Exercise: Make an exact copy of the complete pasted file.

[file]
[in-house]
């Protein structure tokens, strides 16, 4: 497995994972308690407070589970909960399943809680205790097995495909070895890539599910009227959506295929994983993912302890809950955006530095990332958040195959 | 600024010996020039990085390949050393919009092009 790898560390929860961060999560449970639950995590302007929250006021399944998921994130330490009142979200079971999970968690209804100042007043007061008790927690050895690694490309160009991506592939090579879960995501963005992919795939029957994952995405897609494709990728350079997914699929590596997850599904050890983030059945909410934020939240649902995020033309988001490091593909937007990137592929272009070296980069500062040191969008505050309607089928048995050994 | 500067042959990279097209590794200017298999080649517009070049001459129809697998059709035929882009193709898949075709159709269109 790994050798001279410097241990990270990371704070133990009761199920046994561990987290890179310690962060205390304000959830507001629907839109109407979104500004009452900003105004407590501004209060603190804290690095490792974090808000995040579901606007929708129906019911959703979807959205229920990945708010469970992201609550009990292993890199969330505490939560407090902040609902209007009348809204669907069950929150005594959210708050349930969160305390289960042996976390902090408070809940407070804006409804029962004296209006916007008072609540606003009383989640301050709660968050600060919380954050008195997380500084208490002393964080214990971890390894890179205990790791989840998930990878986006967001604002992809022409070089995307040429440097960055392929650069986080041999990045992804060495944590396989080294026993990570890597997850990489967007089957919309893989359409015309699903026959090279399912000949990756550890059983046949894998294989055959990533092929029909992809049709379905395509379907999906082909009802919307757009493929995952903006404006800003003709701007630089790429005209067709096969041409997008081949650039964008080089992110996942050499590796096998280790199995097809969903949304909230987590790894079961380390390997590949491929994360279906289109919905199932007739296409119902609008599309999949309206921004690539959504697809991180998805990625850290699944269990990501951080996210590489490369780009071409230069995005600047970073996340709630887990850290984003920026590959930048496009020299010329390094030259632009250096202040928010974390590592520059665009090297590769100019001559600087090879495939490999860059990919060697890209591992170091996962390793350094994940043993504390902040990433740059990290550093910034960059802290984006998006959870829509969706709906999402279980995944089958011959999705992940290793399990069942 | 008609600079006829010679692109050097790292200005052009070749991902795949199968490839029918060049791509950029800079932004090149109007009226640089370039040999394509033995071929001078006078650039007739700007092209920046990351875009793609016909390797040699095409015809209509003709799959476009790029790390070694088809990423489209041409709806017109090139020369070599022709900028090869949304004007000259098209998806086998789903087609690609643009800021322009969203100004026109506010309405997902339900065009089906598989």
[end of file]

[in-house]
């Protein structure tokens, strides 16, 4: 497995994972308690407070589970909960399943809680205790097995495909070895890539599910009227959506295929994983993912302890809950955006530095990332958040195959 | 600024010996020039990085390949050393919009092009 790898560390929860961060999560449970639950995590302007929250006021399944998921994130330490009142979200079971999970968690209804100042007043007061008790927690050895690694490309160009991506592939090579879960995501963005992919795939029957994952995405897609494709990728350079997914699929590596997850599904050890983030059945909410934020939240649902995020033309988001490091593909937007990137592929272009070296980069500062040191969008505050309607089928048995050994 | 500067042959990279097209590794200017298999080649517009070049001459129809697998059709035929882009193709898949075709159709269109 790994050798001279410097241990990270990371704070133990009761199920046994561990987290890179310690962060205390304000959830507001629907839109109407979104500004009452900003105004407590501004209060603190804290690095490792974090808000995040579901606007929708129906019911959703979807959205229920990945708010469970992201609550009990292993890199969330505490939560407090902040609902209007009348809204669907069950929150005594959210708050349930969160305390289960042996976390902090408070809940407070804006409804029962004296209006916007008072609540606003009383989640301050709660968050600060919380954050008195997380500084208490002393964080214990971890390894890179205990790791989840998930990878986006967001604002992809022409070089995307040429440097960055392929650069986080041999990045992804060495944590396989080294026993990570890597997850990489967007089957919309893989359409015309699903026959090279399912000949990756550890059983046949894998294989055959990533092929029909992809049709379905395509379907999906082909009802919307757009493929995952903006404006800003003709701007630089790429005209067709096969041409997008081949650039964008080089992110996942050499590796096998280790199995097809969903949304909230987590790894079961380390390997590949491929994360279906289109919905199932007739296409119902609008599309999949309206921004690539959504697809991180998805990625850290699944269990990501951080996210590489490369780009071409230069995005600047970073996340709630887990850290984003920026590959930048496009020299010329390094030259632009250096202040928010974390590592520059665009090297590769100019001559600087090879495939490999860059990919060697890209591992170091996962390793350094994940043993504390902040990433740059990290550093910034960059802290984006998006959870829509969706709906999402279980995944089958011959999705992940290793399990069942 | 008609600079006829010679692109050097790292200005052009070749991902795949199968490839029918060049791509950029800079932004090149109007009226640089370039040999394509033995071929001078006078650039007739700007092209920046990351875009793609016909390797040699095409015809209509003709799959476009790029790390070694088809990423489209041409709806017109090139020369070599022709900028090869949304004007000259098209998806086998789903087609690609643009800021322009969203100004026109506010309405997902339900065009089906598989």